Killruddery is a story of sword fighting knights, American and Irish Film Stars and the building of the city of Dublin. Killruddery is probably the most filmed location in Ireland ‘Far and Away’, ‘Excalibur’, ‘The Tudors’ and ‘Camelot’ all shot epic scenes in the house and grounds of Killruddery. The Brabazon family (who still live here) can trace their line back as far back as William the Conqueror and his historic invasion of England in 1066. Manchán will follow the trail of the ancient Knights and discover how a fascinating dispute over the Killruddery lands led to King Henry VIII’s historical break with Rome.


Episode 6 · Ó Dálaigh House, Co. Kerry


Ó Dálaigh House, Co. Kerry, Manchán visits a cottage to which the ‘Sí’ reputedly gifted the owners the mystical air Port na bPúcaí, a tune so powerful it can call whales to the surface, and he finds the island may have been inhabited since prehistoric times.

Off the coast of Kerry, lies the Great Blasket Island - it is perhaps the most inspiring and stunning remnant of old Ireland that exists today. In 1910, the highly praised English scholar Robin Flower claimed the Blasket Islanders were the oldest continuing tradition in the British Isles. The Irish government completely evacuated the Island in 1953, so sadly it is now uninhabited and yet the presence of its people remains so strong. Laois Ó Dálaigh invites Manchán to delve into the history of her former family home on the island. In telling their hugely rich heritage and heartbreaking story, Manchán investigates whether the world renowned Irish Waltz ‘Pórt na bPúcaí’ / ‘Music of the Fairies’ was originally composed by Laois’s great great grandfather Martin Ó Dálaigh or whether it was passed down to his family from the ghosts of the neighbouring island Inis Mhic Aoibhleáin!


Episode 7 · Glin Castle


For centuries Glin Castle, nestled at the stunning mouth of the Shannon, has been home to the black knights of Glin, one of the oldest Anglo-Norman families in the country. Featuring the last ever interview with Desmond Fitzgerald, the 29th Knight of Glin, this episode tells a 700 year long tale, revealing how the Black Knights championed Gaelic culture through revolution and patronage. This is a story of battles, beheadings and executions of being hunted like vermin across Ireland for treason and of fostering the Irish language at a time when no one cared for it. The 24th Knight, John FraunceisFitzGerald (1791-1854) was a fluent Irish language speaker and scholar who did much to promote the Irish language long before it became fashionable in the days of the Gaelic revival. However, he was also a known womaniser who went by the nickname, RidirenamBan (Knight of the Women). But he was not insensitive to injustices against women and after the body of the young woman Ellen Hanley was found near Glin Castle in 1819 he did his best to bring her alleged murderer to justice (the incident inspired the famous melodramatic play 'The Colleen Bawn'). Manchán meets the last Knight of Glin – Desmond Fitzgerald in the final interview that was filmed with him before he passed away on the 15th Sept 2011. He discovers that the 29th Knight of Glin was one of the Irish Georgian Societies titans and one of the greatest champions of Irish Art. And his death now marks the end of an era for the knights of Glin as, with no son to inherit the 700-year-old title, the unbroken line of knights who lived at Glin Castle has ended. bheidh a leithedíarísann.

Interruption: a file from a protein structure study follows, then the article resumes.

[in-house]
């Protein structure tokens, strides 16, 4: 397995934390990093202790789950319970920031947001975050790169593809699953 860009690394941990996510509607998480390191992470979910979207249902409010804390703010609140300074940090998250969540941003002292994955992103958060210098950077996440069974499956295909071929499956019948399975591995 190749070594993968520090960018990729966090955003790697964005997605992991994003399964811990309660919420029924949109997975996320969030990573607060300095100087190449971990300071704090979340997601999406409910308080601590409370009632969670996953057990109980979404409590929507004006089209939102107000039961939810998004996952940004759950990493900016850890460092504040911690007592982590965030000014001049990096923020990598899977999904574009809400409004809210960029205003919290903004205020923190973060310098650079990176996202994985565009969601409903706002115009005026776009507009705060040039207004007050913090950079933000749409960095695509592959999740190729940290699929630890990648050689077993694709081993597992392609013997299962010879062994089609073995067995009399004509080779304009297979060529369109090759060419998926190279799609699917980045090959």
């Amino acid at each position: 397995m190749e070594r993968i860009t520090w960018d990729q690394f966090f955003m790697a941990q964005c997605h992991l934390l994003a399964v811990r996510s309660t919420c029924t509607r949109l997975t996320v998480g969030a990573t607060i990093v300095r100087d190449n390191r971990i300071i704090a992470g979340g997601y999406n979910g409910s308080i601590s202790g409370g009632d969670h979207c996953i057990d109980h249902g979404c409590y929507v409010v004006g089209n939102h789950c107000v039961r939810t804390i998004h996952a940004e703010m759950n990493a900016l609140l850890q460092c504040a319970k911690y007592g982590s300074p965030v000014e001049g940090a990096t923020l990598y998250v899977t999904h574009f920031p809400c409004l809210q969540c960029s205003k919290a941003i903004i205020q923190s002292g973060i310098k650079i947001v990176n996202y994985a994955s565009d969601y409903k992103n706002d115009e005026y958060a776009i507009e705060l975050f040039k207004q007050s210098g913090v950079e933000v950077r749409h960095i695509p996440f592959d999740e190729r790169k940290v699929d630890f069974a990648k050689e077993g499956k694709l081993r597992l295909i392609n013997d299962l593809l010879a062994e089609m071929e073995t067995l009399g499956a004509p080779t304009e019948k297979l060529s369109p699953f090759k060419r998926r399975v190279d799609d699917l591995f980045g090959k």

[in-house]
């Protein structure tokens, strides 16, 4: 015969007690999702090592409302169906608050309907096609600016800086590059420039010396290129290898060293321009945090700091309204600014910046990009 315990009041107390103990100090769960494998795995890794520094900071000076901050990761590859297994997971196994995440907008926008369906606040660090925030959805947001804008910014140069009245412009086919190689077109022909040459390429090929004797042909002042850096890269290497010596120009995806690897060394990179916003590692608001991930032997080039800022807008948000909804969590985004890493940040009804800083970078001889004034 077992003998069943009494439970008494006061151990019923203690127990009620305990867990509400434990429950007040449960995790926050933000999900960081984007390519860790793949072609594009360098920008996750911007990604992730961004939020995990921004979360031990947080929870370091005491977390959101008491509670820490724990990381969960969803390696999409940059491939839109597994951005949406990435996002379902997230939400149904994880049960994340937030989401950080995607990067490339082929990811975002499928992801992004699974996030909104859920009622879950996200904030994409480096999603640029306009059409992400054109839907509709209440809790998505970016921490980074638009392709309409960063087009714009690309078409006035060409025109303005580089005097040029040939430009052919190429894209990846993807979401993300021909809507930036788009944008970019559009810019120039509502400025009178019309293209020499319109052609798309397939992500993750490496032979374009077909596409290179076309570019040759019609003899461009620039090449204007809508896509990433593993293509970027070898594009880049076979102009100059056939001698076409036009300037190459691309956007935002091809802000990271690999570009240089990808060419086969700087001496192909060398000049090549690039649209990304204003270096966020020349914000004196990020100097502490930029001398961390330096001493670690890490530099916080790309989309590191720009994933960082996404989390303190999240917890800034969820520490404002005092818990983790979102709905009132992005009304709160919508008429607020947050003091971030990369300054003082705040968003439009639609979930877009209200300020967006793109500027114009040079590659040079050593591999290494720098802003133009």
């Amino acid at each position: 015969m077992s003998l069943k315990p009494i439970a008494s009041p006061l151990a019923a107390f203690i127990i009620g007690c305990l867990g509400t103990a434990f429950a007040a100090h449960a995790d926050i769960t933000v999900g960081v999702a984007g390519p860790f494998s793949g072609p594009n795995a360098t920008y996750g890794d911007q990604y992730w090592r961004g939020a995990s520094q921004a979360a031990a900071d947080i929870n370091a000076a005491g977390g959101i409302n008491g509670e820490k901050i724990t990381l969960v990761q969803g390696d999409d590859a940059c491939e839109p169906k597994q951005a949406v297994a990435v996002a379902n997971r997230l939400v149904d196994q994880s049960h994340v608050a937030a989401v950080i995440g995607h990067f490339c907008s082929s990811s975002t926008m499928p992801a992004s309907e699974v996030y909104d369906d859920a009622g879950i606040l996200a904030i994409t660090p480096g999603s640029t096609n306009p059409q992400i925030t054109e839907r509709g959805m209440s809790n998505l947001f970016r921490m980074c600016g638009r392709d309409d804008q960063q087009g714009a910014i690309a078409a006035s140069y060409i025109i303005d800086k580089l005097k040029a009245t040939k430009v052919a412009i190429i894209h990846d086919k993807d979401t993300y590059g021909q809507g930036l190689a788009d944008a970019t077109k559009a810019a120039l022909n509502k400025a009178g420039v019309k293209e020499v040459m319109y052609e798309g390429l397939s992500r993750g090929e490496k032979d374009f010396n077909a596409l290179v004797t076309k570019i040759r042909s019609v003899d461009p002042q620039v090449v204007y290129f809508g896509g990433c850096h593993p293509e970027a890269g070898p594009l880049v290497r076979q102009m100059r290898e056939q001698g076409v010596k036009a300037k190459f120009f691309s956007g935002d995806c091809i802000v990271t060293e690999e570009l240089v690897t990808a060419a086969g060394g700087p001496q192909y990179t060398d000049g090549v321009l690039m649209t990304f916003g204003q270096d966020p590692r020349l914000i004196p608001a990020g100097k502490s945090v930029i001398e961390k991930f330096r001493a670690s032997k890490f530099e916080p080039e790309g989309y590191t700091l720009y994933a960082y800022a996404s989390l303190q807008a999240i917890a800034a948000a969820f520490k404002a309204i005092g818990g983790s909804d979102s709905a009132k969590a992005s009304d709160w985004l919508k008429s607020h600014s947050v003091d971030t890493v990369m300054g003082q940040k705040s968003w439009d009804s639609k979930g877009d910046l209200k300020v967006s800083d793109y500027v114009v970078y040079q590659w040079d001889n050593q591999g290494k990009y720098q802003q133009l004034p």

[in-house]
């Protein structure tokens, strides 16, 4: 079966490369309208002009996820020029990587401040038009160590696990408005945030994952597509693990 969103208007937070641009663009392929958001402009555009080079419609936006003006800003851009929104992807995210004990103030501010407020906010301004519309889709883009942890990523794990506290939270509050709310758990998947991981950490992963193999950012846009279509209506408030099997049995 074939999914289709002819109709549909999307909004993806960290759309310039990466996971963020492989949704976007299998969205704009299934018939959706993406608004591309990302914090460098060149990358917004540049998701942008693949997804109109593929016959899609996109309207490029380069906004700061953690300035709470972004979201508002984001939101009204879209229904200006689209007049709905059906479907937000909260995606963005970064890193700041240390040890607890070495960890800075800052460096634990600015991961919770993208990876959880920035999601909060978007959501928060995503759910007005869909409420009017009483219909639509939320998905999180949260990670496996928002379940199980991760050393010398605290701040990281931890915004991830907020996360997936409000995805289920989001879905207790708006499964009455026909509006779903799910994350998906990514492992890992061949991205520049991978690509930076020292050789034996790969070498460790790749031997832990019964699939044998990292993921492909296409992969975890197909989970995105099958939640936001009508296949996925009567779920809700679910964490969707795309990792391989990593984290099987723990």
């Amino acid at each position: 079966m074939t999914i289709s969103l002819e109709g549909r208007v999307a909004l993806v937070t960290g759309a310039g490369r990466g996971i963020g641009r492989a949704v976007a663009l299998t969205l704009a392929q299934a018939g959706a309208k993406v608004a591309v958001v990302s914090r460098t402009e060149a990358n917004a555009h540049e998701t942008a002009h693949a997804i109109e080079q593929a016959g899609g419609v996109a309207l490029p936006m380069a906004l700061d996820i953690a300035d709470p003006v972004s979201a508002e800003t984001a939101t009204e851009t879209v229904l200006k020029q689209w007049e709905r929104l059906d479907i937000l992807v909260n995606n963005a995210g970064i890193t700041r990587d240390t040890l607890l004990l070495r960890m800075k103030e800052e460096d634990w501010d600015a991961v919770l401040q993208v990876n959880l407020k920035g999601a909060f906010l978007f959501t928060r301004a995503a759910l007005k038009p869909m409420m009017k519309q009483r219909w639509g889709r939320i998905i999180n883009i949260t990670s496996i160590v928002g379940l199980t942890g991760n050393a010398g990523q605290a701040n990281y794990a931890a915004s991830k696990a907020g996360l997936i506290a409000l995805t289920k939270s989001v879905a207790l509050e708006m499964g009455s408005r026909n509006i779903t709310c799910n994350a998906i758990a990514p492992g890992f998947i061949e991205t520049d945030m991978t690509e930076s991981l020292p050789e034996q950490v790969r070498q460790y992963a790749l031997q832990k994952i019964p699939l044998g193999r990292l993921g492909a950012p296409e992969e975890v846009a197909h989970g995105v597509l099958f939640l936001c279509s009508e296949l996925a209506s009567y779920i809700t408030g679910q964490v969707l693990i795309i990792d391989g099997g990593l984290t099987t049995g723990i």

Episode 8 · Howth Castle


Manchán visits the stunning home of the St. Lawrence Family - Howth Castle. He discovers how GráinneMhaol forced the owners to leave their gates open, Jonathon Swift was inspired to write some of his most controversial pamphlets and why one of the best-selling recording artists of the 20th Century – Bing Crosby came to visit the castle.

Howth Castle - situated a few miles north of Dublin city amid the stunning beauty of the Howth peninsula. The castle has been in the St Lawrence family since 1177 and has never before opened it’s doors to a camera crew. Manchán will uncover the incredible story of the 4,000 strong Irish army who invaded England in the 15th Century – and how the Lord of Howth warned the King of England in advance of the invasion. Then a century later the St Lawrence family fell foul of another monarch of sorts – the great pirate queen, Grace O’Malley who kidnapped the heir of Howth Castle. Manchán is most impressed when he learns of Jonathan Swifts connection with Howth Castle - a man who knew and understood Ireland better than most. And the final surprise is the discovery that the most popular and influential media star of the first half of the 20th century – Bing Crosby – came to Ireland on a special visit in 1966 to shoot a TV special at Howth Castle.